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Anonymous Coward

Re: Red means danger

Old Tom

I agree with you on the Red Bull analysis.

To be honest, I've just bought three 3tb greens at £150 each, so I won't be buying any reds for some times to come. Also, my recent experience with a Buffalo NAS unit means that in future, I'll actively be avoiding pre-built NAS boxes in favour of home built NAS from a PC, probably continuing to use OpenIndiana or else looking in to FreeNAS. (I'm the one with the "I Love ZFS" tee)

My experience of hard drives is such that each manufacturer is as bad as the other; every manufacturer has their failure lines, and for WD in my humble experience, their blues are terrible. If any new colour comes in to the range, I'm very sceptical of it until it has earned its spurs.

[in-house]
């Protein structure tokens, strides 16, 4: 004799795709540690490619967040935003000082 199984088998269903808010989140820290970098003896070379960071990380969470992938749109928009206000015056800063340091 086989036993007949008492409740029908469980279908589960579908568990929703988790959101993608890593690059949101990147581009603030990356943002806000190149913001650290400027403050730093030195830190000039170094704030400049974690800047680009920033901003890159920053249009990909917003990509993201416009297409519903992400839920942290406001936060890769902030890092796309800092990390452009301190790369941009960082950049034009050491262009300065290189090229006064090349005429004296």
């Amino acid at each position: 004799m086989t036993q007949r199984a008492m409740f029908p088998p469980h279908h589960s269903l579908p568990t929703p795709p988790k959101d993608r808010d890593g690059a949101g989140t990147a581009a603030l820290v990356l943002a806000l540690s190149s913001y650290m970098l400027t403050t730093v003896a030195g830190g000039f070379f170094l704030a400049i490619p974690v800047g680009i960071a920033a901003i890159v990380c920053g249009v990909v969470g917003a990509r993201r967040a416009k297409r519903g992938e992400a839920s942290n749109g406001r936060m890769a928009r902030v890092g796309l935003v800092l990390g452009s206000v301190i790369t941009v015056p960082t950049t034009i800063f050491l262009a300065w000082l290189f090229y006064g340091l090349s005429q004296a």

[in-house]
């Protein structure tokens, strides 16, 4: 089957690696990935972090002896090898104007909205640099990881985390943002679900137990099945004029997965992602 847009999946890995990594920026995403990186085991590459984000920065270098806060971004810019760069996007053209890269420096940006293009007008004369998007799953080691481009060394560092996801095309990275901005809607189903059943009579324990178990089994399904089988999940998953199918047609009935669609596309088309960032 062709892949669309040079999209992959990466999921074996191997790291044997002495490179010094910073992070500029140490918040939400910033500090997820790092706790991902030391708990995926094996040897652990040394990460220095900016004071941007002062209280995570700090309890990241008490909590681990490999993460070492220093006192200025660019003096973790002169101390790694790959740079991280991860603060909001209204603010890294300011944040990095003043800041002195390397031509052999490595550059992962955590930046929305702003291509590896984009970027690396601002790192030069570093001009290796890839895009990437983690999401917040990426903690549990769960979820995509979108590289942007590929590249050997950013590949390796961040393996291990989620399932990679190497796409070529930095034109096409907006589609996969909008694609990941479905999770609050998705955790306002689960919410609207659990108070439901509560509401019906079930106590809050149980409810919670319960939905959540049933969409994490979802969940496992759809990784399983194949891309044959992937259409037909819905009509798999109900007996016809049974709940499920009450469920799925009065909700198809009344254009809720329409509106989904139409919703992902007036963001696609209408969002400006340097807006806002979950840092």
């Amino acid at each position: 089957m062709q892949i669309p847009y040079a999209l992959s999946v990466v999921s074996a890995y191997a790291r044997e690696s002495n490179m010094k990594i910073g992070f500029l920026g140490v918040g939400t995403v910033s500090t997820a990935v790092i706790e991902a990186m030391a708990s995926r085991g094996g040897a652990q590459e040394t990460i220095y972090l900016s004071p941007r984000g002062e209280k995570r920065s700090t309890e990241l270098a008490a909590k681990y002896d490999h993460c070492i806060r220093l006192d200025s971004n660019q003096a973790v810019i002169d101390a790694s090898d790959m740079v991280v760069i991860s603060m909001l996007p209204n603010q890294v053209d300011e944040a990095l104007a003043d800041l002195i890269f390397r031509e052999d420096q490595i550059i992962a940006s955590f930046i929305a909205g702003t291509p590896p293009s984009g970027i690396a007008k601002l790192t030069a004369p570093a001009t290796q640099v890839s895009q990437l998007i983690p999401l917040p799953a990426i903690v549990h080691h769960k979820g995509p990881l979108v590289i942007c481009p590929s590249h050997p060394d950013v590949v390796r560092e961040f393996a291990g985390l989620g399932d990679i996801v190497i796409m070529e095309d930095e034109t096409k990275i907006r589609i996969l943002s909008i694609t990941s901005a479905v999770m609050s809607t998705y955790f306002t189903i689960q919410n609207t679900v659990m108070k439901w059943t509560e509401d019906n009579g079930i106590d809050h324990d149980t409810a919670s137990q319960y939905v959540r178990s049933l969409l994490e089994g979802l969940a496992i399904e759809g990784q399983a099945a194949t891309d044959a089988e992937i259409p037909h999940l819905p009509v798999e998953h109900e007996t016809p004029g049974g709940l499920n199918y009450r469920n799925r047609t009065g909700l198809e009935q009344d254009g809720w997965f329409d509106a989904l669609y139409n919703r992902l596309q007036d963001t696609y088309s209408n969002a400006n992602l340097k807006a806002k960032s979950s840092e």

I have no experience of the blacks.

So far, the greens have a reasonable return rate, I think my current ratio is 1 in 3-ish returned in, say, one to two years of operation. Their power consumption in my home server is actually quite nice. I don't need blistering performance. I hope the 3tb live up to at least what I got out of two of the 2tb drives (the other one was sent back to WD on Tuesady.)

HOwever, WD itself have shot themselves in the foot with their revamped web service. I logged a case with them about the drive and, despite saying their response is 1 to 3 days, I was waiting about 7 days before giving up and logging an RMA; and after about a week of not receiving the RMA PDF, I had to telephone them, becuase time was ticking on the RMA. They e-mailed a URL to my RMA PDF while I was on the phone to them. It shouldn't have come to that.

Before, it was a case of log the RMA, the return ticket was there on the screen for you to print and use. These days, they've really messed it up, and reducing their warantee from three to two years means I put them through even more rigorous testing before inserting them in to a server ... and then I watch them for a number of months before that twitch in the corner of my eye starts to fade.